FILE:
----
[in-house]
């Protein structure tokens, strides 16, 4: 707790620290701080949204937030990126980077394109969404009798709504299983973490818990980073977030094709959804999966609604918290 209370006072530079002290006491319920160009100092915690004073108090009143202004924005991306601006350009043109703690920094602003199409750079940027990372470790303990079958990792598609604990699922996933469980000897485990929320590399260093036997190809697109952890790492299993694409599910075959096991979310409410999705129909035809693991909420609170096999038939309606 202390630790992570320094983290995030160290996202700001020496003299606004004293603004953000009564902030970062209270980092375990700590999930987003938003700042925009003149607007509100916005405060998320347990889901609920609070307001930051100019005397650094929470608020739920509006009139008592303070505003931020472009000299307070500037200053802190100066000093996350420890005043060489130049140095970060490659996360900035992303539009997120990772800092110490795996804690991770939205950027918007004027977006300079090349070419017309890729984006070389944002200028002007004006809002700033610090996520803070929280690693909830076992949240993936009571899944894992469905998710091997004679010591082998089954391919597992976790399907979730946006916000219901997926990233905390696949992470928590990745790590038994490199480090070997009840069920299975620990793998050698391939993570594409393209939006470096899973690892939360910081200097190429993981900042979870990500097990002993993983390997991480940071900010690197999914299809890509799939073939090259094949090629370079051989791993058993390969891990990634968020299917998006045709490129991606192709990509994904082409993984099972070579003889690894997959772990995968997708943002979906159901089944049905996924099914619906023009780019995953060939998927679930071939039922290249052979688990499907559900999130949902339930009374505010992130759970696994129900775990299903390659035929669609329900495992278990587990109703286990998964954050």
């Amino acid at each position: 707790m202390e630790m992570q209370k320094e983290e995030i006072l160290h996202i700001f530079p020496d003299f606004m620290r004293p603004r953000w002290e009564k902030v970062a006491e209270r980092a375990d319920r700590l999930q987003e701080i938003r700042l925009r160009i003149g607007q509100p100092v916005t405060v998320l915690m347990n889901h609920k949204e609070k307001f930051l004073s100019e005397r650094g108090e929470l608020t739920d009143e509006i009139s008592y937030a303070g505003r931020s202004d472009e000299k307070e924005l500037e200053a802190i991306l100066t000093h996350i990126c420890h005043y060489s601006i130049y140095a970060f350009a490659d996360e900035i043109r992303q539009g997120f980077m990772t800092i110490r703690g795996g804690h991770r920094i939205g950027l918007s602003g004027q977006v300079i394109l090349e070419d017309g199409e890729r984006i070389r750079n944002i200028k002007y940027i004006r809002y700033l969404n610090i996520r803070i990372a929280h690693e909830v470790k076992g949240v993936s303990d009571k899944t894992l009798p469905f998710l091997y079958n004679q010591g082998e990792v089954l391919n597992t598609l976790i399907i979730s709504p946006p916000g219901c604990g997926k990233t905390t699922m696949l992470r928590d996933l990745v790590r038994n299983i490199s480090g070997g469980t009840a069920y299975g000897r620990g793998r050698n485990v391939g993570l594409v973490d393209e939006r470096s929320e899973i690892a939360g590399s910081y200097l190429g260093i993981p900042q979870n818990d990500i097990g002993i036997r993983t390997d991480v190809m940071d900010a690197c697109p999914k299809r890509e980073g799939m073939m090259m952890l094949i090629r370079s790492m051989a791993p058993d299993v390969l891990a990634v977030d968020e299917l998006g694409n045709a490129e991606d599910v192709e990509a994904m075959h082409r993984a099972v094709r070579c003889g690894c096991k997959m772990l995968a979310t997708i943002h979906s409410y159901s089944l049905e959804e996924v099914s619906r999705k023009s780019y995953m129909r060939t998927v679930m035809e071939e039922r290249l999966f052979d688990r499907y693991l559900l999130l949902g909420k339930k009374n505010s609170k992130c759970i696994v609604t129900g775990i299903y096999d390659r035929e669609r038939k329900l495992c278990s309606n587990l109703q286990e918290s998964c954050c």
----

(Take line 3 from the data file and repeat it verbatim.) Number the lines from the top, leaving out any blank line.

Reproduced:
């Amino acid at each position: 707790m202390e630790m992570q209370k320094e983290e995030i006072l160290h996202i700001f530079p020496d003299f606004m620290r004293p603004r953000w002290e009564k902030v970062a006491e209270r980092a375990d319920r700590l999930q987003e701080i938003r700042l925009r160009i003149g607007q509100p100092v916005t405060v998320l915690m347990n889901h609920k949204e609070k307001f930051l004073s100019e005397r650094g108090e929470l608020t739920d009143e509006i009139s008592y937030a303070g505003r931020s202004d472009e000299k307070e924005l500037e200053a802190i991306l100066t000093h996350i990126c420890h005043y060489s601006i130049y140095a970060f350009a490659d996360e900035i043109r992303q539009g997120f980077m990772t800092i110490r703690g795996g804690h991770r920094i939205g950027l918007s602003g004027q977006v300079i394109l090349e070419d017309g199409e890729r984006i070389r750079n944002i200028k002007y940027i004006r809002y700033l969404n610090i996520r803070i990372a929280h690693e909830v470790k076992g949240v993936s303990d009571k899944t894992l009798p469905f998710l091997y079958n004679q010591g082998e990792v089954l391919n597992t598609l976790i399907i979730s709504p946006p916000g219901c604990g997926k990233t905390t699922m696949l992470r928590d996933l990745v790590r038994n299983i490199s480090g070997g469980t009840a069920y299975g000897r620990g793998r050698n485990v391939g993570l594409v973490d393209e939006r470096s929320e899973i690892a939360g590399s910081y200097l190429g260093i993981p900042q979870n818990d990500i097990g002993i036997r993983t390997d991480v190809m940071d900010a690197c697109p999914k299809r890509e980073g799939m073939m090259m952890l094949i090629r370079s790492m051989a791993p058993d299993v390969l891990a990634v977030d968020e299917l998006g694409n045709a490129e991606d599910v192709e990509a994904m075959h082409r993984a099972v094709r070579c003889g690894c096991k997959m772990l995968a979310t997708i943002h979906s409410y159901s089944l049905e959804e996924v099914s619906r999705k023009s780019y995953m129909r060939t998927v679930m035809e071939e039922r290249l999966f052979d688990r499907y693991l559900l999130l949902g909420k339930k009374n505010s609170k992130c759970i696994v609604t129900g775990i299903y096999d390659r035929e669609r038939k329900l495992c278990s309606n587990l109703q286990e918290s998964c954050c």